Alcohol Linked to Cancer, Death

Alcohol Linked to Cancer, Death

It’s popularly believed that moderate drinking may be beneficial but a new study finds that alcohol consumption accounts for a considerable portion of cancer and mortality. A British study, meanwhile, compared the risks of drinking alcohol to smoking cigarettes.

In the U.S. on average, the study found, alcohol consumption accounted for 4.8% of cancer cases and 3.2% of cancer deaths, or about 75,200 cancer cases and 18,950 cancer deaths annually, during 2013 to 2016.

By sex, alcohol-related cancer cases and deaths for most evaluated cancer types were higher among men, in part reflecting higher levels of alcohol consumption among men.

The proportion of alcohol-related cancers was far greater for some individual cancer types. For oral cavity/pharyngeal cancer cases, for example, it ranged from 36% in Utah to 62.5% in Delaware and was 45% or more in 45 states and the District of Columbia.

The article, which appears in Cancer Epidemiology, states that the proportion of cancer cases attributable to alcohol consumption ranged from a high of 6.7% in Delaware to a low of 2.9% in Utah. Similarly, Delaware had the highest proportion of alcohol-related cancer deaths (4.5%) and Utah had the lowest (1.9%).

In other words …

The authors of a British study wanted to compare the cancer risk of drinking to smoking. They estimated that in non-smoking men, the absolute lifetime risk of cancer – that is, the risk of developing cancer during one’s lifetime – associated with drinking one bottle of wine per week is 1.0%. For women, it is 1.4%.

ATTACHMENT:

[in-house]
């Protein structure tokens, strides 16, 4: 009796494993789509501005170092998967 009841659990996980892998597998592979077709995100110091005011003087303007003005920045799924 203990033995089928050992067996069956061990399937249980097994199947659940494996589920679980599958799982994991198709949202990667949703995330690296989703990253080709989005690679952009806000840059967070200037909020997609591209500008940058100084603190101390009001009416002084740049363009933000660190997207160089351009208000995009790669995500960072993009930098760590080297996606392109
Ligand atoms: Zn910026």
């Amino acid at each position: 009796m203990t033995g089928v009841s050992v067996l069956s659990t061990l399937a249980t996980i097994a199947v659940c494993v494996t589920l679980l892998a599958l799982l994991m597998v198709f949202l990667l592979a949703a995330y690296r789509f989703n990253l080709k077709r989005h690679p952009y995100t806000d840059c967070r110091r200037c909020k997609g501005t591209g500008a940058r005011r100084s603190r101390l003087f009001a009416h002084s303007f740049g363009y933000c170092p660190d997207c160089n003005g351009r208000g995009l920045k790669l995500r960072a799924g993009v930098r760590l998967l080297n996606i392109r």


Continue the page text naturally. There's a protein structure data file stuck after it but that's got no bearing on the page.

Thus, if 1,000 men and 1,000 women each drank one bottle of wine per week, around ten extra men and 14 extra women may develop cancer at some point in their life. In men, most of the risk was in cancers of the gastrointestinal tract, whereas in women, 55% of cases were associated with breast cancer.

“It is well established that heavy drinking is linked to cancer of the mouth, throat, voice box, gullet, bowel, liver and breast. Yet, in contrast to smoking, this is not widely understood by the public,” said Dr. Theresa Hydes of University Hospital Southampton NHS.

“We aimed to answer the question: Purely in terms of cancer risk – that is, looking at cancer in isolation from other harms – how many cigarettes are there in a bottle of wine? Our findings suggest that the ‘cigarette equivalent’ of a bottle of wine is five cigarettes for men and ten for women per week,” she added.